Position size & Money management..

Discussion in 'Risk Management' started by PohPoh, Jun 27, 2007.

  1. Lets say that I have a 100K account
    and I want to risk 1% per trade...

    Lets say a setup arises whereby I can buy 1 contract and risk 1000$, or I can buy 2 contracts and risk the same 1000$...or I can buy 5 and risk the same $1000...

    Obviously stops are going to be 5 times closer on the 5 lot than on the 1 lot. How much more likely are you to be stopped out than on the 2 lot or the 1 lot?

    Seems to me that the most important thing of all is how well placed your stops are..?

    I guess I'm just wondering what's preferable...

    what has worked best for you...?

    Small positions and wider stops, or, larger positions and tighter stops?
  2. Tighter stops with more contracts require a cleaner entry. If your entry point is sloppy you will need a wide stop. Also with volatility coming back now, you'll need a wider stop to stay in. This also depends on the vehicle you trade.

    Like theoretically you can do 1000 but a 1 pt move will take you out. It's up to you to access your entry point and where the stop should be placed, and using that distance to factor the amount risked and calculate how many shares you want.
  3. 1) low risk trades the stops are less likely to hit.
    2) low risk trades price slippage is extremely one way, thus stops are less likely to hit.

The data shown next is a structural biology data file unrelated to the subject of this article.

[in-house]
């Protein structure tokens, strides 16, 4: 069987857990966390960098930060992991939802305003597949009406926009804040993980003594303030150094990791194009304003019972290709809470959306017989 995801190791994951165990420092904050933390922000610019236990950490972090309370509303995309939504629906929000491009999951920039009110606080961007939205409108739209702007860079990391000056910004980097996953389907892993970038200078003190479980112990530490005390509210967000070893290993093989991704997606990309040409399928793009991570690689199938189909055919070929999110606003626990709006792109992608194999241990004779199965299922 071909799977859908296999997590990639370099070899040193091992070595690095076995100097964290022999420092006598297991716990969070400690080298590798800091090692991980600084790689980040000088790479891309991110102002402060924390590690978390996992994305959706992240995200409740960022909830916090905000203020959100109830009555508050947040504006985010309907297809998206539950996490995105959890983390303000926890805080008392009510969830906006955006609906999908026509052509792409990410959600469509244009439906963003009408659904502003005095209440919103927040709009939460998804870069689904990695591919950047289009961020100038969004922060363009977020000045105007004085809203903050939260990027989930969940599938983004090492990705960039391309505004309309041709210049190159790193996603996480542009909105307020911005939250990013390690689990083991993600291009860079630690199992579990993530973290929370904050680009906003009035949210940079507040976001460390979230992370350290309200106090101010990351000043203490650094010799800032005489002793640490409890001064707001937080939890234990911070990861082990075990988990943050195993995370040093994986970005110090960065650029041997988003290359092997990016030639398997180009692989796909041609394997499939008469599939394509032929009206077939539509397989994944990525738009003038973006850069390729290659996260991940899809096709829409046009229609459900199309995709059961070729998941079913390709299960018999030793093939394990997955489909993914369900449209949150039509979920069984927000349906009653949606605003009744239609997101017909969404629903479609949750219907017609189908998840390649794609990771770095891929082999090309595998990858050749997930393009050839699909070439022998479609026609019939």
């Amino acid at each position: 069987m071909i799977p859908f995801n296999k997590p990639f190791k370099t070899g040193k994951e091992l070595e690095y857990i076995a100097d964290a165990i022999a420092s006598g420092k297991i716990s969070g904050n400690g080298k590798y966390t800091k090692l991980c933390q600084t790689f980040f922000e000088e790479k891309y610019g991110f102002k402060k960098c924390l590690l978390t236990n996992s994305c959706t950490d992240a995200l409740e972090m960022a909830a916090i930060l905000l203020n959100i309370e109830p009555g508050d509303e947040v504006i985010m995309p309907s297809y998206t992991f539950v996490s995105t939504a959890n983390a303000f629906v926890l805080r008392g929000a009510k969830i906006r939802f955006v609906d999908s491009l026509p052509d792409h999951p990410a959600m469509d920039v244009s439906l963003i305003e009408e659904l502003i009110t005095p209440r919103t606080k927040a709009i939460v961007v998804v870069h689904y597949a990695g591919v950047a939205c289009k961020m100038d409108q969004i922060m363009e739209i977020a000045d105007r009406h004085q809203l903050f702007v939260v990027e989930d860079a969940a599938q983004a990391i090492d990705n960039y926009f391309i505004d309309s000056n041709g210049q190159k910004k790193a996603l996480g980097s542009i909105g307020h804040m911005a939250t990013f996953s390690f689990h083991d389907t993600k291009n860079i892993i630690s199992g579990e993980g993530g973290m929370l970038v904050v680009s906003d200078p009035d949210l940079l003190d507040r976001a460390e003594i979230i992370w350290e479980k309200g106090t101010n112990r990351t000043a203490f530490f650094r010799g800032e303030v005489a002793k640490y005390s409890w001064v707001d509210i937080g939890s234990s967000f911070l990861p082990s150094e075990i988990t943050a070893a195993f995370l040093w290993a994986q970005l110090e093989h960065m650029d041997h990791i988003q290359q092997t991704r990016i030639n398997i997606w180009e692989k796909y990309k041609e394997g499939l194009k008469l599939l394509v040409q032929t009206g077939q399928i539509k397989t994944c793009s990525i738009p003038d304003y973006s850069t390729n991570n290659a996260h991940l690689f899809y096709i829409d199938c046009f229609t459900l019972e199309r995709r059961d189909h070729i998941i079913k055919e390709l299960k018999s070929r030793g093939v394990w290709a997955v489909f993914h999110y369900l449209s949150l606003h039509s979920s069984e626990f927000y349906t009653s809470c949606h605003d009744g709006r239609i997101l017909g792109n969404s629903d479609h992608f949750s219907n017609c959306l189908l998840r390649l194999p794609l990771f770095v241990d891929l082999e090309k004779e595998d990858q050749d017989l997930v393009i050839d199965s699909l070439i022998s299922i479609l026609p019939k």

3) price slippage one way is secondary market being onesided in sentiment. Meaning the market is tilted by the smallest money pools on the wrong side of the trade.
    4) small money pools are usually weak handed and overleveraged.
    5) large money pools can harvest the small money pools, the total aggregate being much larger and worthwhile.

    Thus if your worried about your stop being hit, you shouldn't place the trade.
  4. Similar to what someone else said, you have to compare your risk tolerance to the volatility of the market you're trading. Start with smaller position size and then increase it as you get comfortable with the equity swings.
  5. I think you should have a fixed rule for placing the stop, like a volatility based rule , but the need for standardization is clear...

    In other words, the only thing you should be able to control is size.

    And having that, there is a simple calculation based on risk in points and risk of account that should give you the position size.
  6. For instance, in my swing trading i like to use an EMA Channel, and for instance if i go long, i usually place the stop halfway between the lowest point of the pullback and the lower channel line, and i target the upper channel line.

    Now, the lower the retracement goes without invalidating the setup and the lower i can enter the trade, the more contracts i trade. But, in those cases, the trade feels iffy. And most traders are reluctant.

    Ace Greenberg said something about the fact that the best trades were the ones that almost turned his stomach upside down :)
  7. Contracts?

    You are trading options, right? If so you will be risking much more than 1%, because of leverage. Even the bid/ask spread is larger than 1%!
  8. What?
    what options are you talking about...
    Corn options b/a is 25$

    I'm talking futures...
  9. Even with futures you will be risking more than 1% in almost any trade, again due to leverage.
  10. ================
    Let say you buy 1 ES contract;
    no need to risk $1,000, [that wide a stop =wasteful.

    Popo, and lets say you dont buy 5 contracts till you have proved youirself, much more to trading than simple math.

    Less is more;
    wait till you have proved yourself:cool:
    #10     Jun 28, 2007